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Test Results, Wrap up: Water vs. Air
While most of its peers exceeded 50 degrees, Noctua's NH-U14S kept the Core i7-4960X at 46 degrees under full load. Nonetheless both water cooling units improved that figure by a few degrees with the larger Tundra TD02 holding a 2C advantage.
The Tundra TD02 generated 43dB of noise which is roughly on par with the Noctua NH-U12S, though the Hydro H75 managed to shave a dB or two off the best air coolers.
Overclocked to 4.3GHz, the Core i7-4960X's increased heat pushed the Noctua NH-U14S to 53 degrees under load, 15% hotter than the non-overclocked configuration. This time the Tundra TD02's large radiator came into play, reducing load temperatures to 50 degrees – 3 degrees better than the NH-U14S and 2 degrees better than the Hydro H75.
Water vs. Air
Conventional water cooling may be too expensive and unwieldy for most users, but closed loop units address both issues with varying degrees of success. At just $85, Corsair's Hydro H75 is only $10 more than Noctua's NH-U14S and delivers slightly better results. Not only does it run a little cooler and quieter, it also puts far less strain on the CPU socket and it's easier to install as there is much more room to work.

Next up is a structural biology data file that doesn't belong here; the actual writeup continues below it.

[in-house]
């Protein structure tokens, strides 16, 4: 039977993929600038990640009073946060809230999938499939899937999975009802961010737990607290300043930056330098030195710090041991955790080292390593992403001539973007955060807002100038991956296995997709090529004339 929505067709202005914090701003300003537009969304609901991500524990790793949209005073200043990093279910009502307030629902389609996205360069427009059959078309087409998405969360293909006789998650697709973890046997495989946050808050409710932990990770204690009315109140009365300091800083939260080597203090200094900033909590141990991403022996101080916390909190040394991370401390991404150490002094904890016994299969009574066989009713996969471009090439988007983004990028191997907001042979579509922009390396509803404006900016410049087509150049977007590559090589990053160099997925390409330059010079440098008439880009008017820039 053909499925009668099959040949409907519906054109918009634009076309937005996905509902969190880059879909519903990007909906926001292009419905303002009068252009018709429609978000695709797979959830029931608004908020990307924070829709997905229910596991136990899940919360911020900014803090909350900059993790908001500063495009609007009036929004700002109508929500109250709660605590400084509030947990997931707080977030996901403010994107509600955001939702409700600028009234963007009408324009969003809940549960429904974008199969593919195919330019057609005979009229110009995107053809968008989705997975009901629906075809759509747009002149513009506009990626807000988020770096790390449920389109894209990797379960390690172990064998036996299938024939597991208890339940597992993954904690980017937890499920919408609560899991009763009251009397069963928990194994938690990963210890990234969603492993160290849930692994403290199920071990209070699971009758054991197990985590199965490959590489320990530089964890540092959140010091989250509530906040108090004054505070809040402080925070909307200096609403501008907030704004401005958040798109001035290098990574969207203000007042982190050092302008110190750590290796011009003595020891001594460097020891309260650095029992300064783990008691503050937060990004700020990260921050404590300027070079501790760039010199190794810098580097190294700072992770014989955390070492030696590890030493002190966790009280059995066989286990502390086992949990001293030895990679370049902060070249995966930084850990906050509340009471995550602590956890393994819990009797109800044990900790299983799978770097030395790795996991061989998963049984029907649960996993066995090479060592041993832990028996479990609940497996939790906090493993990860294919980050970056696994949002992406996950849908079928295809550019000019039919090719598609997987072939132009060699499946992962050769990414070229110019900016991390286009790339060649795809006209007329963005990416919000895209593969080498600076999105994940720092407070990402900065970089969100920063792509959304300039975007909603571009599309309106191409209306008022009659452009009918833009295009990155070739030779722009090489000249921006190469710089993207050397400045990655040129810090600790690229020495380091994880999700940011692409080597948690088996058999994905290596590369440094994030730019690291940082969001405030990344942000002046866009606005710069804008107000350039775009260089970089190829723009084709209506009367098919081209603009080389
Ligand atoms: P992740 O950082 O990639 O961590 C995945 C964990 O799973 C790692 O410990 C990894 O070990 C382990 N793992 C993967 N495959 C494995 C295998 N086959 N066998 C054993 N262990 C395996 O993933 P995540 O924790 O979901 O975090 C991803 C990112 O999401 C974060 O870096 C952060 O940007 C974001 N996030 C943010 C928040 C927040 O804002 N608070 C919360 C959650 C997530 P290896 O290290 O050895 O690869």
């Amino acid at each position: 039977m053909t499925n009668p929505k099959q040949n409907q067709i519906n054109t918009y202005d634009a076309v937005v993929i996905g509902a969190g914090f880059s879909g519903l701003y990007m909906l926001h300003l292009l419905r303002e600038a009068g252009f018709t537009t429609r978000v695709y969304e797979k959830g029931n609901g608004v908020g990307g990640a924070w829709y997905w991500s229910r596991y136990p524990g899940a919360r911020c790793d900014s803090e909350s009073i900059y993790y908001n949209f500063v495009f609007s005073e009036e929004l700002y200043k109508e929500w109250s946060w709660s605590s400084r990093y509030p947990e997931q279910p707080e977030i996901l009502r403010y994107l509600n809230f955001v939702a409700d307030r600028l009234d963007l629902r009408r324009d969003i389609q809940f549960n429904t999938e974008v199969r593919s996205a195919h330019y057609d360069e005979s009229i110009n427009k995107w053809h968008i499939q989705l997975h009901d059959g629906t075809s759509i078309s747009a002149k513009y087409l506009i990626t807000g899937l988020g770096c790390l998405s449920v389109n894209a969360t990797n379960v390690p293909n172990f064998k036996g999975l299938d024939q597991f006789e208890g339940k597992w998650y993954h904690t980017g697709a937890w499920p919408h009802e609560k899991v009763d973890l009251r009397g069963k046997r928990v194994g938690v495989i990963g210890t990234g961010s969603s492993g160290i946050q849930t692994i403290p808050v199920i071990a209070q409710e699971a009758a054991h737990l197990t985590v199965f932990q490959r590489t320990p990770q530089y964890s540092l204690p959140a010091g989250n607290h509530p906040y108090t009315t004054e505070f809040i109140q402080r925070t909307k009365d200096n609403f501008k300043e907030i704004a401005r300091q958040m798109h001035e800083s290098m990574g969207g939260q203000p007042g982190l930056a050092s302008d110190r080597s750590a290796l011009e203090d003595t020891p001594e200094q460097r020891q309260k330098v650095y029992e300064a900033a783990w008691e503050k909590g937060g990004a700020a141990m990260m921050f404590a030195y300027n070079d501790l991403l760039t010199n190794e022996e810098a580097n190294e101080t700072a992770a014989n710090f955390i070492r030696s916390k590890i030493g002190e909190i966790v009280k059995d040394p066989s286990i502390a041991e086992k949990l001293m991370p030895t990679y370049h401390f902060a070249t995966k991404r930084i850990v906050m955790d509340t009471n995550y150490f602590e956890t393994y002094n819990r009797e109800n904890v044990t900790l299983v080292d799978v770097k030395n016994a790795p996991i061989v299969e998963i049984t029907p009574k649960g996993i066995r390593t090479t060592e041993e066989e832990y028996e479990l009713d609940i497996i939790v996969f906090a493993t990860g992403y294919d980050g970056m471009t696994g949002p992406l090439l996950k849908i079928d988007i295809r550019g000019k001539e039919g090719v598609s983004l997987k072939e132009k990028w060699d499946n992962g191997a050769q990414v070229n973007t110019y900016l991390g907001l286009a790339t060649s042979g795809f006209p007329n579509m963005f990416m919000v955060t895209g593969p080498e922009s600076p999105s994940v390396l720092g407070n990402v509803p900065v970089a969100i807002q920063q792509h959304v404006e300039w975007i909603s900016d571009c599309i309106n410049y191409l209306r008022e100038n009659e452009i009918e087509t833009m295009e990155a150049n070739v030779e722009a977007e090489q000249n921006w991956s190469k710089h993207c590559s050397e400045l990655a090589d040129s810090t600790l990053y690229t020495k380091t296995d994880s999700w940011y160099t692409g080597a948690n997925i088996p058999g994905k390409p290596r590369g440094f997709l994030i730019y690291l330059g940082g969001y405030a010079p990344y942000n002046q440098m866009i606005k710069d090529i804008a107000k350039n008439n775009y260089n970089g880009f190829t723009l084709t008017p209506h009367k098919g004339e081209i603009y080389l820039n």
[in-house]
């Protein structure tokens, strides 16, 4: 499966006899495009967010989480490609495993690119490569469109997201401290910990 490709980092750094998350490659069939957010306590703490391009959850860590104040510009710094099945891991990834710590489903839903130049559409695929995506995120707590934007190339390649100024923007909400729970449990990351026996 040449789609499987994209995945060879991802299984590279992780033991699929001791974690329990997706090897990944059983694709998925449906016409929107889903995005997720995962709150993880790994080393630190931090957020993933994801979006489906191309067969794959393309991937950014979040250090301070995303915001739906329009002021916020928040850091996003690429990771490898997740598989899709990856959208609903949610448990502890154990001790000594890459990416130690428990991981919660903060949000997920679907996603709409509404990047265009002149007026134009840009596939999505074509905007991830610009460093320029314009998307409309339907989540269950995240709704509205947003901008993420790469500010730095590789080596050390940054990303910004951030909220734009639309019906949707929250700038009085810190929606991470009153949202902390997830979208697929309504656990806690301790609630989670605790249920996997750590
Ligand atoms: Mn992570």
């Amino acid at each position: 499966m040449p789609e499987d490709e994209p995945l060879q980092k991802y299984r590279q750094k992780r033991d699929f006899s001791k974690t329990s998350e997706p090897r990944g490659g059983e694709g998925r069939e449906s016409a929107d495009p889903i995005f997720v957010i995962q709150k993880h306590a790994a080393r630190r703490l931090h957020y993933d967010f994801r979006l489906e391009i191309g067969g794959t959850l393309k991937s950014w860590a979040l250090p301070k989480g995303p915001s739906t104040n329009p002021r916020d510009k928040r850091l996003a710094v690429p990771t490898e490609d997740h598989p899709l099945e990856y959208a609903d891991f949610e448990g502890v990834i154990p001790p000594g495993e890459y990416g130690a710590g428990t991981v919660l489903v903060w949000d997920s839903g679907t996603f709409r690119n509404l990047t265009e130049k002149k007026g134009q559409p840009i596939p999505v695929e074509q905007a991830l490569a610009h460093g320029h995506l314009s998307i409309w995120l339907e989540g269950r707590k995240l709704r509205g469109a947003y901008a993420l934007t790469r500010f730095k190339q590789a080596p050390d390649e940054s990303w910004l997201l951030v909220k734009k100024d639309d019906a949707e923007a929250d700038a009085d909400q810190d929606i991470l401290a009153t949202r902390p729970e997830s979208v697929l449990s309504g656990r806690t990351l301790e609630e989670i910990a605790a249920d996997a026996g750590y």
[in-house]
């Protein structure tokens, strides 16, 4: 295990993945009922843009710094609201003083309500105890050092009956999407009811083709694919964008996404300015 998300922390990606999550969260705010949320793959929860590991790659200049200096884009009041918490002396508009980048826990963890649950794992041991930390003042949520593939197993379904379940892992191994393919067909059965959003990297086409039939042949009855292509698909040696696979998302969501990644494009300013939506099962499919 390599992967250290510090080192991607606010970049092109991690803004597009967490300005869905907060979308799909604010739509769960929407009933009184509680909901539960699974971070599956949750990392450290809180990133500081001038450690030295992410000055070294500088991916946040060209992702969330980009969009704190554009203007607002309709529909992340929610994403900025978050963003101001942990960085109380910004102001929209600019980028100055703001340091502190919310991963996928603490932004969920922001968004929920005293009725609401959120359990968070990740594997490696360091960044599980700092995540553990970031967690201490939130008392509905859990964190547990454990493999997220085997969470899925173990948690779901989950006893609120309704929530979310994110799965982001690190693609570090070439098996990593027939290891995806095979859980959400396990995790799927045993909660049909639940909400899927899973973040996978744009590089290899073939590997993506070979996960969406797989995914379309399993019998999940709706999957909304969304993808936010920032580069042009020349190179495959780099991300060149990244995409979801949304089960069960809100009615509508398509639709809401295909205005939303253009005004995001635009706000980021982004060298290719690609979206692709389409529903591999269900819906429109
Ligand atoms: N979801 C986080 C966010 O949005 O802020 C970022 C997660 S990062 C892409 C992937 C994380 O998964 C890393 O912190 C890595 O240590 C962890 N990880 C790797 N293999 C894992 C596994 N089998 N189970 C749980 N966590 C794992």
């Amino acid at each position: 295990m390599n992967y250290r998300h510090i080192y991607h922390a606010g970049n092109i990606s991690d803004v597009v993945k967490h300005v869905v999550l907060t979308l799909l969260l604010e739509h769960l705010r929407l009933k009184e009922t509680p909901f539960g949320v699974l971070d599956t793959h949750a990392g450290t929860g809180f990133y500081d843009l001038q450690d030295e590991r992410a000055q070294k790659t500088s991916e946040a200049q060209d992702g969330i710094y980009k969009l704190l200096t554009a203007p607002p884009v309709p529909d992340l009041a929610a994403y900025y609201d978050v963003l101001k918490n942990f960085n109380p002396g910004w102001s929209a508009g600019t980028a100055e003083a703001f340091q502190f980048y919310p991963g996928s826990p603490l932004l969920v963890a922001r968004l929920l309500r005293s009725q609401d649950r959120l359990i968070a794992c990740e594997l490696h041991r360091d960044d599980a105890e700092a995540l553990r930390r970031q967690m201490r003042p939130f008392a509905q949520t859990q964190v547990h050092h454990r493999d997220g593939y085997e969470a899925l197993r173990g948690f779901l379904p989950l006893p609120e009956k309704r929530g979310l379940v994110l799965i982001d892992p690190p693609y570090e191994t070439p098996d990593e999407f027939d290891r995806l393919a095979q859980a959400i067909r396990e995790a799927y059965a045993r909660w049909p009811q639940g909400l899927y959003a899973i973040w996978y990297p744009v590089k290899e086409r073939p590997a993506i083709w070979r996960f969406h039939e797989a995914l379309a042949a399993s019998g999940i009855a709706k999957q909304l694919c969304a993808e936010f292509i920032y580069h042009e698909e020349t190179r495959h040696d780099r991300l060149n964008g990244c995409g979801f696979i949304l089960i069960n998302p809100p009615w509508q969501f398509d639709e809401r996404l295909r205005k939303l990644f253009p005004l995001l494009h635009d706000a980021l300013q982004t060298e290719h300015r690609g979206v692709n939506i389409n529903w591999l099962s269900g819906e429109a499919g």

I've only been using the Hydro H75 for about a month but it seems like it's build to hold up fine in years of use. Outfits like Newegg have nothing but glowing user reviews about the Hydro H75's performance and reliability, and if nothing else, the kit is backed by a limited two-year parts and labor warranty that should help ensure you get your money's worth – something that may be harder with the pricier Tundra TD02.
With only two closed loop models in circulation, Silverstone doesn't have Corsair's reputation or selection, but the Tundra TD02 held its own nonetheless, beating the Hydro H75 by a few degrees. Silverstone's cooler has the better quality radiator and that contributed to the Tundra's 9% performance lead over the NH-U14S. However, at $120, the Tundra is ~60% more expensive than Noctua's flagship heatsink.
If you care about value, the NH-U14S or Hydro H75 make more sense. If money is less of a concern and you aren't worried about making the Tundra TD02 fit in your case, then we wouldn't discourage you from taking the plunge – kudos to Silverstone for at least competing on performance and quality. If you're working with a budget, the NH-U14S and Thermalright Macho Rev.A remain phenomenal air cooling choices.